With a record $1.05 billion to spread around for capital projects, Gov. Parris N. Glendening is proposing a $24 million expansion of the Senate office building -- part of a makeover long sought by some legislators.
More than $700 million of Glendening's capital budget, released yesterday, is earmarked for public school construction, higher education and the environment, traditionally three areas that receive the lion's share of the state's annual investment in projects.
Baltimore would receive about $185 million, the most of any jurisdiction, including $15.5 million for an African-American museum and $3 million for the zoo.
Glendening's budget earmarks $10 million toward the University of Maryland Medical System's $218 million renovation project in downtown Baltimore, and he pledged yesterday to add $30 million overall to the state's $70 million commitment. The budget also proposes spending $23.9 million for a law school building and Thurgood Marshall Library at the University of Maryland, Baltimore.
The governor also has put money in the budget to find a new site for a police training center, a project he recently withdrew from Carroll County to the consternation of its officials and Republican legislators.
One of the most significant commitments in the capital budget is the addition to the 60-year-old William S. James Senate office building, the first and largest step in a roughly $47 million overhaul of the House and Senate buildings planned over the next two years.
"It's not an investment in the Senate," Senate President Thomas V. Mike Miller said of the addition, which will include spacious meeting rooms and offices for committee chairmen and vice chairmen. "It's solely to accommodate the public."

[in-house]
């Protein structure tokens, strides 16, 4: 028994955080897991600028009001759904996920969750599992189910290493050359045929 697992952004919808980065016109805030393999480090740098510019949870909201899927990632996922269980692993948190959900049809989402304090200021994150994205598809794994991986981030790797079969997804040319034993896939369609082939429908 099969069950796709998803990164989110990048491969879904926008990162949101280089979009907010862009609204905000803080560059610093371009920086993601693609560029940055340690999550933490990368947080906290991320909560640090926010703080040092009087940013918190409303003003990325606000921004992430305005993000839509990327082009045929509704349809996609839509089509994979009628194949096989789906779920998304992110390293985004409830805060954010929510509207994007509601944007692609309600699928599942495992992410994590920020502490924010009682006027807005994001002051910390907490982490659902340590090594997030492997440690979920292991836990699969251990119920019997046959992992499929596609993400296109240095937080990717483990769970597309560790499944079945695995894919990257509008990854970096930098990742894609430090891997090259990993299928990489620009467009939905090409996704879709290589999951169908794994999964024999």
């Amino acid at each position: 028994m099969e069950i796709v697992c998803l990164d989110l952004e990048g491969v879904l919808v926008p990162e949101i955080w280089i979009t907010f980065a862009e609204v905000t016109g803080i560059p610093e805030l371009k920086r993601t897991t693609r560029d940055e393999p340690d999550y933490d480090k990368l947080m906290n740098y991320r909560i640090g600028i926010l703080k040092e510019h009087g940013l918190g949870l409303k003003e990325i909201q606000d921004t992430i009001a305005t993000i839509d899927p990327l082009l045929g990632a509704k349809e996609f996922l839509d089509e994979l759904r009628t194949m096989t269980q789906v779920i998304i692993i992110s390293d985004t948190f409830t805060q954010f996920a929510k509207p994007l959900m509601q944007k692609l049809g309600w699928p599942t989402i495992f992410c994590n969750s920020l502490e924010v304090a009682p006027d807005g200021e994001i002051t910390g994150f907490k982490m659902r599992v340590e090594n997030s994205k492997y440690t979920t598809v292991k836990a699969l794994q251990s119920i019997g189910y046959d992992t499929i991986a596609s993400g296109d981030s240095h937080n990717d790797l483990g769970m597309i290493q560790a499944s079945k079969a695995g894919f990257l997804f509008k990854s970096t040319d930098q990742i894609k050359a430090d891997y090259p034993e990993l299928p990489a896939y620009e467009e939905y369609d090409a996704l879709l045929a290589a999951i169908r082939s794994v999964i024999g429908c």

The Senate improvements are considered long overdue by a number of legislators, staffers and others who have contended with crowded meeting rooms and cramped office space.
It appears the addition has a good chance to be approved because the House is also expected to get close to $13 million -- though not in this year's budget -- for its own, smaller addition. And close to $10 million more may be spent next year to renovate the existing Senate building.
Miller and House Speaker Casper R. Taylor Jr., a fellow Democrat, agreed that with state coffers overflowing, now's the time for such projects.
"It's a good time to spend the money," Taylor said.
"The Senate office building is grossly inadequate for the public. I mean, when you look at the bill hearings that take place in those very small hearing rooms and people standing out in the halls and outside trying to get in, it's very outdated."
Glendening's capital budget includes $343 million for environmental projects such as improving water quality and buying open space and farmland; $250 million to build and renovate public schools; $140 million for projects at college and university campuses; $104 million for economic development initiatives; and $68 million for public safety.
The governor's pledge to infuse $30 million more into the University of Maryland Medical System will help the hospital complete its renovation project in West Baltimore. The project's centerpiece is a building on Lombard Street expected to house emergency and radiology services and space for cancer care and women's and children's critical care.
Highlights in Annapolis today:
Senate convenes at 10 a.m., Senate chamber.
House of Delegates meets 10 a.m., House chamber.
Board of Public Works meets 10 a.m., Governor's reception room, State House.
House Appropriations Committee briefing on higher education funding and governance issues, 10: 30 a.m. Room 130, House office building.
Pub Date: 1/27/99